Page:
[Skip to Content]
[Skip to Content Landing]
Other Articles
March 28, 1936


Author Affiliations


From the Tufts and Harvard Medical services, Boston City Hospital, the Department of Preventive Medicine, Tufts College Medical School, and the Departments of Medicine and Tropical Medicine, Harvard Medical School.

JAMA. 1936;106(13):1088-1090. doi:10.1001/jama.1936.02770130038012

Within the past decade the high incidence of anemia in pregnancy has become generally appreciated. Although the work of Strauss and Castle,1 Dieckmann and Wegner2 and others has indicated that a 10 to 20 per cent lowering of the hemoglobin during pregnancy may be the result of hydremia and not represent true anemia, approximately 25 per cent of otherwise normal women are definitely anemic following parturition.3 The vast majority of such patients have anemia of the hypochromic variety,4 which has come to be associated with a virtual deficiency of available iron for purposes of blood regeneration within the body. Strauss and Castle,5 Davies and Shelley6 and other clinicians have shown that in pregnancy this anemia is to be associated not only with the presence of the fetus but also with gastric secretory defects and inadequate diets and usually may be completely relieved equally well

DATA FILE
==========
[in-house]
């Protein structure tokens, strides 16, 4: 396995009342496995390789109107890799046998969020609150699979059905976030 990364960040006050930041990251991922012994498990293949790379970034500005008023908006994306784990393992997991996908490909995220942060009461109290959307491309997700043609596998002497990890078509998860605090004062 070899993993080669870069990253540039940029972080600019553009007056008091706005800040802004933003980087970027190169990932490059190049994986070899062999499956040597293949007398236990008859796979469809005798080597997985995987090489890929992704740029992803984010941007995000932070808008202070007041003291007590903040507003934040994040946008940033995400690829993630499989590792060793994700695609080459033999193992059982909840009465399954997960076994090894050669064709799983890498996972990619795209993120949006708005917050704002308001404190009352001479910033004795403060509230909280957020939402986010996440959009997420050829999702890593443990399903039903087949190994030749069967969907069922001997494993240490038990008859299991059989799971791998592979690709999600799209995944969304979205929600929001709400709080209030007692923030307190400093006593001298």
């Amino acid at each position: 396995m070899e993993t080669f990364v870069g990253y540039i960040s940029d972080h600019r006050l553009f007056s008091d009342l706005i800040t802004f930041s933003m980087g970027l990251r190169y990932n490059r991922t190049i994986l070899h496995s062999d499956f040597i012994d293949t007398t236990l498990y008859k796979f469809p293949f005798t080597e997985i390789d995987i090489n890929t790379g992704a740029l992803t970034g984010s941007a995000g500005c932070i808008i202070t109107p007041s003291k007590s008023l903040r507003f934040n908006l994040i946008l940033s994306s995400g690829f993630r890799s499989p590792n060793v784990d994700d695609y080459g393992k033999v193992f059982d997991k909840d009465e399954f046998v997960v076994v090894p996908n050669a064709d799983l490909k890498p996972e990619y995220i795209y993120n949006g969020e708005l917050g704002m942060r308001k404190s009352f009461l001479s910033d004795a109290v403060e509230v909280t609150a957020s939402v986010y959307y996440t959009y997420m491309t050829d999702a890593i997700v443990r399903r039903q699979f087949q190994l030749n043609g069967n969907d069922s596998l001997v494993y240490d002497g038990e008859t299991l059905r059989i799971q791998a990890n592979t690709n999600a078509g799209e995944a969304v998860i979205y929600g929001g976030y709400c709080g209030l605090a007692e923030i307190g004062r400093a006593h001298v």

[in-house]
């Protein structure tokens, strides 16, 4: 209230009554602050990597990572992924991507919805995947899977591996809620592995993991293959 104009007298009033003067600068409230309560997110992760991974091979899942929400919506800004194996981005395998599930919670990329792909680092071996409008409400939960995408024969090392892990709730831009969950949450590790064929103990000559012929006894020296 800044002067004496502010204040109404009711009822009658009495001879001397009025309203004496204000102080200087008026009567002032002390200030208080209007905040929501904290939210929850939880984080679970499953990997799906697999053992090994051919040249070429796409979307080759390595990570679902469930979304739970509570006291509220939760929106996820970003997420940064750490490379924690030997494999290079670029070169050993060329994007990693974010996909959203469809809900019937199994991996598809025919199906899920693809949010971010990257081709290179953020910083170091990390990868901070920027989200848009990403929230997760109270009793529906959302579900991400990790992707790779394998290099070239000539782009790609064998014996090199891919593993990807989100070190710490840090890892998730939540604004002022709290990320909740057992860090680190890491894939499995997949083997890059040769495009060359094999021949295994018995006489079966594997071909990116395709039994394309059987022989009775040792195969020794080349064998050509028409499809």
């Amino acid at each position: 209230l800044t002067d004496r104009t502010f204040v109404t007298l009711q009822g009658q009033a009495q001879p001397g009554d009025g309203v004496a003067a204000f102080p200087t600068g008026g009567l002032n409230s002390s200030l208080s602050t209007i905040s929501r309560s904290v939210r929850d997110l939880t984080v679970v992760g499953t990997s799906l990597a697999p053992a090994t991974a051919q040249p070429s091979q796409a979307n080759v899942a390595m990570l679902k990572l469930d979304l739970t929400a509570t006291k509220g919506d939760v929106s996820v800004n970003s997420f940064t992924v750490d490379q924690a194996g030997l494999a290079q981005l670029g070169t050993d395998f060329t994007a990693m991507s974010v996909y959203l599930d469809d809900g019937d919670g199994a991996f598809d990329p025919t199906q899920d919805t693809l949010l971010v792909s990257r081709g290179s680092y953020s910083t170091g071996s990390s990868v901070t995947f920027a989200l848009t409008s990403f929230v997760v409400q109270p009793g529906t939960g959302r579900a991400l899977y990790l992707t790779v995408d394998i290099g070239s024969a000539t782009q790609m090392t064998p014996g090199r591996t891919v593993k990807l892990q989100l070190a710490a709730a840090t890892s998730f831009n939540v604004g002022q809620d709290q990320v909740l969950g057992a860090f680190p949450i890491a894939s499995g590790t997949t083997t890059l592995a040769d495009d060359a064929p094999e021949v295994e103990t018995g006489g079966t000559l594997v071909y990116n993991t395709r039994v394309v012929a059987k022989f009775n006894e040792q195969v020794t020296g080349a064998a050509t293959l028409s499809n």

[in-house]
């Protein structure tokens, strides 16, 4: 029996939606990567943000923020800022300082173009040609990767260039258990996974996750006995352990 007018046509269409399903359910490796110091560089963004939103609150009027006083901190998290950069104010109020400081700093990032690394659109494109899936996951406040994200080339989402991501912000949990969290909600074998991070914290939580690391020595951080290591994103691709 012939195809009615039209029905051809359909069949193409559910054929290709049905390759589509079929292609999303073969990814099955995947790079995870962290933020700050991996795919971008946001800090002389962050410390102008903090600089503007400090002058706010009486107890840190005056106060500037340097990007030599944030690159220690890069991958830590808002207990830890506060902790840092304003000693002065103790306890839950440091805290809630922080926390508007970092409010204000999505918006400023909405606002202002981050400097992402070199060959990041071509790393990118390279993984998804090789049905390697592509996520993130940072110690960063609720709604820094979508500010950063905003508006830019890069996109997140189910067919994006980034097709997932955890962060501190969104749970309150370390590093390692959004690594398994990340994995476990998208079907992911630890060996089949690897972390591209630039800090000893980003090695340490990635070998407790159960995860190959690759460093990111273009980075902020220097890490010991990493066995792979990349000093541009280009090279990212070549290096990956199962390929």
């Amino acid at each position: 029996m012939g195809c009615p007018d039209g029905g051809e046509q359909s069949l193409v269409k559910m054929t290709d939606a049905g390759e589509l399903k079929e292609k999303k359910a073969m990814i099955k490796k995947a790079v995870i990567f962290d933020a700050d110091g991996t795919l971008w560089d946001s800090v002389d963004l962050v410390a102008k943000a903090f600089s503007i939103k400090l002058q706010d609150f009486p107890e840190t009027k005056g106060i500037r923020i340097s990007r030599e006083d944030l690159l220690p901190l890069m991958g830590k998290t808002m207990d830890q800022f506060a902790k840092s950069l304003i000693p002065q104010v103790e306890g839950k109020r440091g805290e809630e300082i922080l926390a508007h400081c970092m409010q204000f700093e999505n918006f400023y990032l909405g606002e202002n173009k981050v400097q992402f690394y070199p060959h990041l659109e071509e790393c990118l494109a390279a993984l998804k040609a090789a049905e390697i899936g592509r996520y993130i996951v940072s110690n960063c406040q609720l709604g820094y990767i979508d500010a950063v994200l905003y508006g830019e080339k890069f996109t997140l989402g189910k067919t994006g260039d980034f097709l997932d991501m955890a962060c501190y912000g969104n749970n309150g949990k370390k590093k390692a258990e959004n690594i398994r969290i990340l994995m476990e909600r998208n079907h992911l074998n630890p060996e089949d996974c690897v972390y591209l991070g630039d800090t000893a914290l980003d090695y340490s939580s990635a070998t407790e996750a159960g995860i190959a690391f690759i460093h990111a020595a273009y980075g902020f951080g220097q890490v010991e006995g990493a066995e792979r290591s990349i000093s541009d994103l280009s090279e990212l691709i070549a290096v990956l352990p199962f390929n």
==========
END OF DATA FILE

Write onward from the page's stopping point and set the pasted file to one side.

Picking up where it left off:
First Page Preview View Large
First page PDF preview
First page PDF preview